Is Facebook for Old People Now?

facebook for old peopleThe other day I was scrolling through a private forum and I noticed one of the hot topics was this question, “Is Facebook for Old People Now?” and therefore “Is Facebook considered lame and uncool?”

I should clarify these were not the exact questions in the forum but is the general gist of what a lot of people are discussing right now whether they be internet marketers, social media managers, bloggers, journalists, etc.  Facebook, once the darling of social media and web 2.0 companies, seems to be losing a lot of steam.  Why is this?

I could throw you a bunch of statistics, link to a ton of articles, and give you a lot of different reasons for this.  However, the simple and easy explanation is that Moms and Dads like it and use Facebook a lot nowadays.  That means teenagers obviously don't like Facebook and can't be seen where parents hangout, online or offline.  Therefore even young people that do have accounts, they really are not using Facebook for social networking.

Most of these young people have taken a liking to the 6-second video service, Vine.  (WordPress a few months ago enabled Vine videos to be easily embedded in posts.)  In addition they like Instagram, which is why Facebook spent 1 billion dollars to buy it, a photo sharing app allows you to easily create beautiful images and videos.  SnapChat is another popular photo sharing service as it allows a person to send a photo which only the receiver can view for no more than 10 seconds.  (That's why it has earned a reputation as a porn app.)  Additionally Twitter is also gaining in popularity due to the ease of use of the social network on mobile devices.

Basically that all adds up to limited time for other social network chiefly Facebook.  Young people consider Facebook a pain to use and too time consuming.  Besides you can hear their thoughts before they would sign-on, “Ahh, this is something my parents like.” is what a pimple-faced, braces-laden teenager is saying somewhere right now.

Facebook still has not figured out how to make it easy to manage pages vs profiles and how to quickly sort through the newsfeed.  I also don't really understand how people build audiences without spending money on ads.  I am not going to spend money with a social network I have gained little value from personally and professionally.  That's why I recently deleted my personal profile and that's the issue that Facebook executives are facing.  If young people don't use it, they won't spend money with them in the future.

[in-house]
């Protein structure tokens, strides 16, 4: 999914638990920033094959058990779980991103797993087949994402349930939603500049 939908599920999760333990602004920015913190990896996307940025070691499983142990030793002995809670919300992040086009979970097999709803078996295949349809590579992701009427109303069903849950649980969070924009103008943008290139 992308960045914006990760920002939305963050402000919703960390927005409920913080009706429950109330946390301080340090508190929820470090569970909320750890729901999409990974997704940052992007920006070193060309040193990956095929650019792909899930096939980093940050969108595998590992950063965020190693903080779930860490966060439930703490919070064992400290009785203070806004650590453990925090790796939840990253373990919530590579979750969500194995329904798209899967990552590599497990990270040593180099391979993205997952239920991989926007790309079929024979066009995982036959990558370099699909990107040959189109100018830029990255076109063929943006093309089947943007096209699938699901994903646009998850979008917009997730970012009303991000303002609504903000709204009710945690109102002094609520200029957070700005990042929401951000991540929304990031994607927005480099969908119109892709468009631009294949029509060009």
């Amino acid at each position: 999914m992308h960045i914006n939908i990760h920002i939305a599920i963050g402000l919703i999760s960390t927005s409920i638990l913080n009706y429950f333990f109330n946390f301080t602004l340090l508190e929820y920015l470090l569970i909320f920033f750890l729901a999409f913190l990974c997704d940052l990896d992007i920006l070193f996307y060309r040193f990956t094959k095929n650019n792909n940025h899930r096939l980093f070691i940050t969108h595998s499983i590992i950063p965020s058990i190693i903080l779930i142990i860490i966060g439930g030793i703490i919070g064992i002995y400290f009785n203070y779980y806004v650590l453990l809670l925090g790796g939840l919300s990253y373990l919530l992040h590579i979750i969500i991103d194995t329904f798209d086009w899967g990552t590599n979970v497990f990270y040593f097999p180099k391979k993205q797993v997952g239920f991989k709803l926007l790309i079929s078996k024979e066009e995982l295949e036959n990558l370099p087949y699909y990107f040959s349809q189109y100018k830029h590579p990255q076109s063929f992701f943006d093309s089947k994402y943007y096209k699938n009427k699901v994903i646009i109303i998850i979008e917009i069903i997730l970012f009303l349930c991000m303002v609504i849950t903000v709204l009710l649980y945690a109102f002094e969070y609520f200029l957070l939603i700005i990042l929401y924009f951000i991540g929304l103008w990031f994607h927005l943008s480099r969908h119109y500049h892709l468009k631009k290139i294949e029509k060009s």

What do you think?  Is Facebook for Old People now?  Can Mark Zuckerberg and Facebook reverse this trend or is it the natural rise and fall of websites and the internet?

[Image Source – Washington Post]

Not Using Social Media is Hard

not using social media

The other day I decided that I needed to try to put some of my social media use on hold for awhile.  The reason is I have several web projects I need to work on and it is quite time consuming to have to monitor social networks across many different platforms.  Not using social media at all though… well it's quite hard to do.

First I started with LinkedIn and wanted to see if I could deactivate my account for awhile.   Technically you can't deactivate an account but you can set your account so that nobody can see it.  This is basically the same thing as deactivating your account I guess since what good is a social media profile nobody can see?  Anyway after I did that I moved onto Twitter.

Weighing the options of temporarily deactivating my Twitter account I realized it probably wasn't possible for me to actually stop using Twitter.  I have auto posting setup for @AdamYamada and some other accounts which is kinda nice.  Besides like LinkedIn it seems the only way to deactivate an account is to just set your profile to private.  Of course the big difference here is that anyone that is following you can still see your Tweets and profile information.  Sooo for now my Twitter accounts are intact but at least I uninstalled TweetDeck from Google Chrome.  While TweetDeck is a great social media tool it can be hard to manage the Twitterverse.